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The Pleasures and Sorrows of Work [Book Review]

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deBotton-51+ENmmzz4L__SS500_Alain de Botton (The Pleasures and Sorrows of Work, (NY: Pantheon Books, 2009)) is the guy you want on your next trip. He sees things the rest of us pass over as invisible: the electrical pylons running zig zag across the countryside, the huge grey warehouses plunked into industrial areas, the airplane junkyard in the California desert. And then he does one better by somehow inviting himself in to hear about the work and workers who made or use these invisible objects. All this curiosity is in the service of the question: What is it people really do all day with their time? And could I really understand even if they told me?

De Botton reveals the glories of tuna, from the Indian ocean to a grocer and table at home in London; the secrets of shipping (ships, warehouses, labyrinthine but well-timed world-wide movement); biscuit (cookie) production, rocket science, accountancy, painting and other things. Each a fascinating journey into the work practices and one psyche of the worker and artist.

De Botton seems to understand much, especially about the joy of finding meaningful work and the despair of having meaning sucked away. Where solitary baking for oneself or one’s family can be a joy, when the process is set on an assembly line with each stop isolated and optimized for the biscuit factory floor, when responsibility has been removed from each individual worker, it is up to the bosses and managers to re-inject purpose back into the work. Much like slipping niacin and riboflavin back into the stripped- down biscuit recipe.

Always entertaining, de Botton doesn’t mind climbing up on his soapbox from time to time to deliver mini-sermons about the nature of work. De Botton’s “School of Life” espouses the return of the secular sermon, so it is not surprising The Pleasures and Sorrows of Work does not mention the Creator’s involvement in our work. That’s too bad, because there is much to commend the (Biblical) notions that we were made to work, that when our work is harnessed to serve others (versus fulfilling our demand for meaning) we can find moments of transcendence. Plus the added bonus of the truth of the Biblical notion. De Botton does, however, offer robust hints about our current obsession with finding meaningful work. Namely, we add to the pressure when we expect our work to fulfill us. Another criticism may be the occasional flights of fancy de Botton takes as he verbalizes what may or may not be occurring in the minds of these workers.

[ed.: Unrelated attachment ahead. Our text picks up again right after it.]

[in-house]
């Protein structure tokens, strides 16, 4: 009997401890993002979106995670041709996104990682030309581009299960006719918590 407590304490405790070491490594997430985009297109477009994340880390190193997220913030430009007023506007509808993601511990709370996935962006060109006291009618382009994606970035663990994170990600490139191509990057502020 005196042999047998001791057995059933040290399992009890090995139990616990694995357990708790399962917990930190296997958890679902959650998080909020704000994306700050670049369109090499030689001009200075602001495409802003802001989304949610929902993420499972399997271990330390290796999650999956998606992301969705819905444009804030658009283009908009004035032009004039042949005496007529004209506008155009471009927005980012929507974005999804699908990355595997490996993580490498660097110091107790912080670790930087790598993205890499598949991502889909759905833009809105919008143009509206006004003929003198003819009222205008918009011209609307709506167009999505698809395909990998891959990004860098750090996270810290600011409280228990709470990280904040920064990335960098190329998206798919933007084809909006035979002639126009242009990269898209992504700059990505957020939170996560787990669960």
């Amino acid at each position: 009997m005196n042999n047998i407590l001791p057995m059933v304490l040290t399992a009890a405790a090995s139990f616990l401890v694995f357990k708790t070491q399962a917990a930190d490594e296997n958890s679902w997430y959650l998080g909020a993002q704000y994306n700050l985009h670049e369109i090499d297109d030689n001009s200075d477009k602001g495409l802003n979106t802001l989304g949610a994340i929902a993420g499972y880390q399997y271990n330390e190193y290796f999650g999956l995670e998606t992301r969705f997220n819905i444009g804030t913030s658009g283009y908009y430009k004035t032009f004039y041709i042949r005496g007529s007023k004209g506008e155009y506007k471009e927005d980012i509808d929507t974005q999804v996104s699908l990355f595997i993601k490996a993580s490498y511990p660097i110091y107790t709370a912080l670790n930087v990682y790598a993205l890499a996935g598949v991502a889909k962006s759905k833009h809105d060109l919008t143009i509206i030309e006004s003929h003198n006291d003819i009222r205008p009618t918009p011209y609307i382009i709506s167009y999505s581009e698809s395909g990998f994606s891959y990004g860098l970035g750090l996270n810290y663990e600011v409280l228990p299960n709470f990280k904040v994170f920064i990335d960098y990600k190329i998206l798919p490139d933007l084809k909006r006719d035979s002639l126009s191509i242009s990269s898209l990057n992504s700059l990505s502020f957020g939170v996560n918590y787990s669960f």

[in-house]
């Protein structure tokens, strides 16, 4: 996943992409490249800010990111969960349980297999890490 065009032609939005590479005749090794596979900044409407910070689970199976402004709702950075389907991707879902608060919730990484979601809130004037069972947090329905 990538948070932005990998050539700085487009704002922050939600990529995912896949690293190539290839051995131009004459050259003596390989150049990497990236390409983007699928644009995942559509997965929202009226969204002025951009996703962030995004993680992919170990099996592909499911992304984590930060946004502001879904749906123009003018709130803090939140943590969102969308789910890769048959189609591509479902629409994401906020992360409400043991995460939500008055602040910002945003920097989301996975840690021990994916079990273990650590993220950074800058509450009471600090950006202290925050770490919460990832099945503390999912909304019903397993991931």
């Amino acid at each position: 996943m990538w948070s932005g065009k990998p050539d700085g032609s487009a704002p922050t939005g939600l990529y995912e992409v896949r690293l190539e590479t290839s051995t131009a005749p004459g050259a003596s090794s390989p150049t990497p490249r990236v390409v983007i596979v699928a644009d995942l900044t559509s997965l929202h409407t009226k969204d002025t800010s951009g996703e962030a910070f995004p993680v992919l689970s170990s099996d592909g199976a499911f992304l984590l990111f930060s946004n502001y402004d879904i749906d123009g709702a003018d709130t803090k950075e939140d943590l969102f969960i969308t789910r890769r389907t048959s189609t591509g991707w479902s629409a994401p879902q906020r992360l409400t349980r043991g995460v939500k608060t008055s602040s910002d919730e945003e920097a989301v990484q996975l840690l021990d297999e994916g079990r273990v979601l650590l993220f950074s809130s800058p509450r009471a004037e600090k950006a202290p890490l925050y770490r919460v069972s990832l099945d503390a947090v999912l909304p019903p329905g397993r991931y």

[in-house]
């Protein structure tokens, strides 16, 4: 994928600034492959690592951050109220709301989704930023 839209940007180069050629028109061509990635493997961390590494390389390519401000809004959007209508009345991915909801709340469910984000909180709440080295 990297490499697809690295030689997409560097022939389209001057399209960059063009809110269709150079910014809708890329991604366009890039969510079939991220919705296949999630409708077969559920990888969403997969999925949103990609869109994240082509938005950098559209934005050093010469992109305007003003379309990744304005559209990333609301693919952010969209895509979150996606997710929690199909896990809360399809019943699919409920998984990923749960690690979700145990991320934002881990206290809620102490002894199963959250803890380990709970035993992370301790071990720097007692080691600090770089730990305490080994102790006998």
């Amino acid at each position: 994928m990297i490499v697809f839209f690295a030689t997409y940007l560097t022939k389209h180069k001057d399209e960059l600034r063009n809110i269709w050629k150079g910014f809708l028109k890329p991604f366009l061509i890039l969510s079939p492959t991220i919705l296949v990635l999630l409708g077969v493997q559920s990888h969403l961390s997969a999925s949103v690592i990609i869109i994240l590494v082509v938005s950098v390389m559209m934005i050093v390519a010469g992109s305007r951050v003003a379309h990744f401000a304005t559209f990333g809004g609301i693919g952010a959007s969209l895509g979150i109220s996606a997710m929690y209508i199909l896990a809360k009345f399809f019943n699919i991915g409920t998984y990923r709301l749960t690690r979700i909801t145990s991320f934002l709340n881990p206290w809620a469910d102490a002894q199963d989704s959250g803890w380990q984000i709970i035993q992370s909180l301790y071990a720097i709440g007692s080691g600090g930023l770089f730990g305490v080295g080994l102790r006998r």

A very entertaining read.  Highly recommended.


Written by kirkistan

August 3, 2009 at 3:00 am

3 Responses

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  1. […] August 3, 2009 · Leave a Comment Worth reading. […]

  2. Good review – thanks for this. I’m a big fan of his – The Art of Travel is fantastic book. Probably my favorite of his work.

    Scott Berkun

    August 15, 2009 at 12:40 am

  3. […] recent conversation turned to the author Alain de Botton, who I described as a philosopher but then back pedaled. We allowed he was certainly a popularizer. […]

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